From the July 1982 issue of True Love Magazine
I found love when I least expected it…
It wasn’t exactly the exciting social life I had dreamed about when I’d made the decision to move away from home to a big city. I guess I thought I’d be going out with handsome, exciting men and having the time of my life. Instead, I worked hard at my secretarial job all day, only to go home to my apartment all by myself.
I knew I had been lucky to get this job, since I’d only taken high school secretarial courses; but my boss said I looked like a hard worker, and I was eager to learn. The salary was pretty good, and I had managed to find a small apartment within easy commuting distance to work.
Thinking about commuting brought me back to the present. If I kept daydreaming, I’d end up staying all night. I finished the letters and placed them on Mr. Thompson’s desk, then quickly grabbed my coat and purse. Unfortunately, it had started to rain just as I got outside, and I didn’t have either a hat or an umbrella. Naturally, my bus decided to be a few minutes early, and I wound up standing in the rain for another ten minutes before the next one came.
The weather was so miserable, I considered not getting off to go to the grocery store, but my growling stomach won that fight. I got off the bus and realized that the rain was starting to fall harder than ever. I shopped quickly, selecting only a few items for dinner, and then walked the block and a half to my apartment house.
I started to dig in my purse for my apartment key, when I noticed that my door was slightly ajar. I didn’t understand. I knew I would never have forgotten something as important as locking my door.
I pushed the door open and dropped my grocery bag in horror and shock. My neat, tidy little apartment looked like a tornado had hit it! There were books and papers scattered everywhere.
I ran across the room and found the window open, with the screen torn off. The small television set that had been my graduation present was missing, and so was the stereo system that I had saved for all summer.
I picked up the phone with trembling hands and dialed the operator. When she came on the line, I asked for the police and when I reported what had happened, they assured me that someone would be over immediately.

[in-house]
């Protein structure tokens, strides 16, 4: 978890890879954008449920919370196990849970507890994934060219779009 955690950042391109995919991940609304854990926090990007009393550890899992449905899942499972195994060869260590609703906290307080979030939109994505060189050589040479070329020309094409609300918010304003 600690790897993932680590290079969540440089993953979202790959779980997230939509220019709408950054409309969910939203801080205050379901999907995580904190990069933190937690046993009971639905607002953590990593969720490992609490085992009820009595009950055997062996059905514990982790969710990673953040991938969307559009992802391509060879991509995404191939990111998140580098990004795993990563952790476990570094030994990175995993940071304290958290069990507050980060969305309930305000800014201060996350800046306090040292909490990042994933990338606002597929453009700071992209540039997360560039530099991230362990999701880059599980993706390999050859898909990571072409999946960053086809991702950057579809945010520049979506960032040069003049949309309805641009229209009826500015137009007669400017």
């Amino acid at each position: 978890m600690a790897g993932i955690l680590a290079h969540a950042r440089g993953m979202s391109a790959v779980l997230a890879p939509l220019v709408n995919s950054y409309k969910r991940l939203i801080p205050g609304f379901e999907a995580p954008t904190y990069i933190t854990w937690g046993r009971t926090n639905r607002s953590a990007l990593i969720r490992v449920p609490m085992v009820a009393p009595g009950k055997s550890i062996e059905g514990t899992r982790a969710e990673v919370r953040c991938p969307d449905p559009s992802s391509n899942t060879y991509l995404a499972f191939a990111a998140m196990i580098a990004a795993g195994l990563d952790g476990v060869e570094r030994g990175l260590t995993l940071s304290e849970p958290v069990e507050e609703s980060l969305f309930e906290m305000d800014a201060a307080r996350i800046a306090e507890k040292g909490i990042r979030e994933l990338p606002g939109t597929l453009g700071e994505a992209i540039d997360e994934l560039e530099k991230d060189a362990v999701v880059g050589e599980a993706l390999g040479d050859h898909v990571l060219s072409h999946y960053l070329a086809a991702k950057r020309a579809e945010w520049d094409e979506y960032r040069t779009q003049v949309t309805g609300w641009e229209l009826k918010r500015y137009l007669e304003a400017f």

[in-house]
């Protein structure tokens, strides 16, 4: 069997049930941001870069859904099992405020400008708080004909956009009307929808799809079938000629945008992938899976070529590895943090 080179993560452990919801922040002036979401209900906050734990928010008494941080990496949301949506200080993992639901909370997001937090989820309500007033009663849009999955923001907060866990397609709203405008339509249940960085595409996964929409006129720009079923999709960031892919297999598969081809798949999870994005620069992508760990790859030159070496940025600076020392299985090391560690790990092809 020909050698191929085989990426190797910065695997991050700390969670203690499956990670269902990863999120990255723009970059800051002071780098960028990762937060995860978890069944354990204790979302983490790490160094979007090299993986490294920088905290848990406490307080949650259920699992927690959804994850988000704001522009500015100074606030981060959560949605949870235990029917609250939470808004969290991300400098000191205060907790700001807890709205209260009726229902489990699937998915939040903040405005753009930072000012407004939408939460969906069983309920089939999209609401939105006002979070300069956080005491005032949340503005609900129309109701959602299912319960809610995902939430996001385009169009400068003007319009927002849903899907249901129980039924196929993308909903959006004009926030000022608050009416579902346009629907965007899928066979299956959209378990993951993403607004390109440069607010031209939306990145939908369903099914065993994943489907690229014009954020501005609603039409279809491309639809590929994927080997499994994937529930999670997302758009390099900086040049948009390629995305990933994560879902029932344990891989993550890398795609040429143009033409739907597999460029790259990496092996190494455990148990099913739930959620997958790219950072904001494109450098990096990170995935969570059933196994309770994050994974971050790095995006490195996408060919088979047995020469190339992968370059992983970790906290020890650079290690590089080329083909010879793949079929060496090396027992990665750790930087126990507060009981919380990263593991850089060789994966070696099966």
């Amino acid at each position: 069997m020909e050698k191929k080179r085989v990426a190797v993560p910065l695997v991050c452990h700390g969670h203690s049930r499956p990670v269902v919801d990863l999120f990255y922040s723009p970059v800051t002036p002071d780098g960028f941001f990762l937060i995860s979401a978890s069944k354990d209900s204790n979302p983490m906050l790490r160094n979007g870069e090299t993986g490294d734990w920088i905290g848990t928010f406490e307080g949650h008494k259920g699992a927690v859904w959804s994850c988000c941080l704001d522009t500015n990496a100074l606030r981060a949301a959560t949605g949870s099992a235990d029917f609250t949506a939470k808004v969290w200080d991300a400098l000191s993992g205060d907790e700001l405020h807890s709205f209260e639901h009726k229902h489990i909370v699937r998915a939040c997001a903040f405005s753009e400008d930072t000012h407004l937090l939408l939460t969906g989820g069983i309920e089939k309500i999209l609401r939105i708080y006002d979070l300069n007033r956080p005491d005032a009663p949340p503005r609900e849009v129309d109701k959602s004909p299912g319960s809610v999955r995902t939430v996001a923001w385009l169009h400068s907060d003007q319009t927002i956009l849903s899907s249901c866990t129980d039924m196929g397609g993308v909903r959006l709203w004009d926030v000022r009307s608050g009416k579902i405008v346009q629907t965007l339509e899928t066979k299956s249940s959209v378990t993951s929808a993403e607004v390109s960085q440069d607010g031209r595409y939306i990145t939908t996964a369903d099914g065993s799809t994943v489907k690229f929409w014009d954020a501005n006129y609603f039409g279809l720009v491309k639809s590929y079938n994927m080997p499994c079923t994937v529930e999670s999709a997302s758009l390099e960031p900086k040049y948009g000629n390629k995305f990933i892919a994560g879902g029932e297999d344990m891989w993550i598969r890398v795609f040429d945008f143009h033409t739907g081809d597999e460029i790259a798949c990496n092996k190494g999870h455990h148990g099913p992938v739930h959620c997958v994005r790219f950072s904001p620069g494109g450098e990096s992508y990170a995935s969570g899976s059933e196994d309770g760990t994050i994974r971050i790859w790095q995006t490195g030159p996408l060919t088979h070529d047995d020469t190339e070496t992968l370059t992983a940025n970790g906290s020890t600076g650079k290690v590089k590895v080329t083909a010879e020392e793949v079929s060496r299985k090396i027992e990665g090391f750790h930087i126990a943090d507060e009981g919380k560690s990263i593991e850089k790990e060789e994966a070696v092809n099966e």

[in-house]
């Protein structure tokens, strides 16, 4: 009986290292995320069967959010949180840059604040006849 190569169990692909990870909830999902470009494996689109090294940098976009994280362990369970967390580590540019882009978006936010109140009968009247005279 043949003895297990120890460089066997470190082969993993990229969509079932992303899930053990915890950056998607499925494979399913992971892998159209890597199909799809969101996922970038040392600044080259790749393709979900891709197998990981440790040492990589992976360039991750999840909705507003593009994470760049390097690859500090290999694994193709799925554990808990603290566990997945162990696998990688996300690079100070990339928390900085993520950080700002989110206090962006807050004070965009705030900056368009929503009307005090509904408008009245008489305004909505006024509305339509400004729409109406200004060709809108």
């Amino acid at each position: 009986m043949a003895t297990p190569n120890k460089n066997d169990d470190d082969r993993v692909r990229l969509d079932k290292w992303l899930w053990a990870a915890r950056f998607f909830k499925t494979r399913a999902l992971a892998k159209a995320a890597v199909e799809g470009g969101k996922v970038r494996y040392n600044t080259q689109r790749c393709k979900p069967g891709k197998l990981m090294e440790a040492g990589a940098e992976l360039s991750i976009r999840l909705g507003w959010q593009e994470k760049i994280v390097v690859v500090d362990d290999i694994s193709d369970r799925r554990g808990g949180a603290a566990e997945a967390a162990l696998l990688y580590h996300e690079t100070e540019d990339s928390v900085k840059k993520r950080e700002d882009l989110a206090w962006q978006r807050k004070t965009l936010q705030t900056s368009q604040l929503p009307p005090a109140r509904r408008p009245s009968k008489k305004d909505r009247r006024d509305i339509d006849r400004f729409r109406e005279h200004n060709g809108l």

Once I’d hung up the phone, I didn’t know what to do next. I knew better than to pick up anything before the police arrived, yet I hated to leave my belongings scattered on the floor. Finally, I decided to make myself a cup of instant coffee to try and calm myself. I had just finished stirring it, when there was a pounding on the front door. I jumped up quickly, almost knocking the coffee over.
In the doorway stood a police officer, and I felt a little bit more secure. “Are you the young woman who reported a burglary?” the officer asked.
“Yes,” I replied, my voice trembling. “Please, come in.”
He walked in, took a look around, and shook his head. “Looks like they messed the place up a bit, huh?”
I smiled at him, and I noticed for the first time that he was really very good-looking. “What was taken?” the officer asked, opening his notebook.
“My stereo, a television set. . . . ” My voice trailed off and he looked up in surprise.
“Nothing else?” he asked.
“I don’t know,” I admitted. “I’ve been so upset, those were the only things I noticed.”
The officer turned to me, and I could see a look of sympathy in his eyes. “You’re really upset, aren’t you?” he asked. “Look, why don’t you just sit down for a minute and we’ll talk. For starters, my name is Mike Ryan. What’s yours?”
“Judy Winters,” I replied. “Thank you for being so understanding about all this, It’s just that I never expected to have this happen.”
“No one ever does,” Mike replied. “And it can be very upsetting, especially to someone who lives alone. Do you have anyone that could stay with you tonight?”
I shook my head, “No. I just moved here two months ago, and I don’t really know anybody I could call.”
To my surprise, I found myself telling Mike all about myself and my family. He listened sympathetically as I explained why I had moved away and how different it was from what I had expected.
“Well, I’m afraid this kind of incident isn’t going to help your outlook any,” Mike said with a smile. “Now, if you feel like it, we’ll take a look around and see what’s missing.”
Together, we looked through the apartment. I found that my camera, one of my rings, a clock radio, and a jar of coins I had been collecting were missing. Mike wrote everything down, then asked for the serial numbers. Fortunately, I had written those down and I gave them to him.
“Now we’d better check your front door,” Mike said. “I have the feeling you’ll need a locksmith.”
“I don’t understand why the front door was open if they came in through the window,” I said.
“They came in through the front door,” Mike explained. But burglars usually leave a window open for an escape route, in case they hear a noise or someone walks in.”
“Oh,” I answered. “It sounds so—so organized.”
Mike laughed. “Well, they are somewhat organized,” he replied. “it’s probably somebody who’s been watching the apartment building for a couple of days to see when people come and go.”
“Watching me?” I asked, scared.
Mike shrugged. “You and others, I imagine. They probably walked through the halls and figured out who was home and who wasn’t. Still, you’re lucky you didn’t surprise someone. You should never enter an apartment that’s been broken into. Next time, call from a neighbor’s.”
I shivered. “That makes me feel terrible,” I said. “Do you think they’ll come back?”
“It’s not ‘very likely,” Mike answered with a reassuring smile. “They got what they came for, and they won’t want to risk being caught by coming hack a second time.”
“How’s my lock?” I asked.
“That’s beyond repair, I’m afraid,” Mike replied. “I’ll call your landlord and tell him to get a locksmith here right away. He should also fix your screen and put on some window locks for extra security. With a basement apartment like this, it’s easier for burglars to break in.”
“I appreciate all the help,” I said gratefully. “I’m glad you’re the one the station sent.”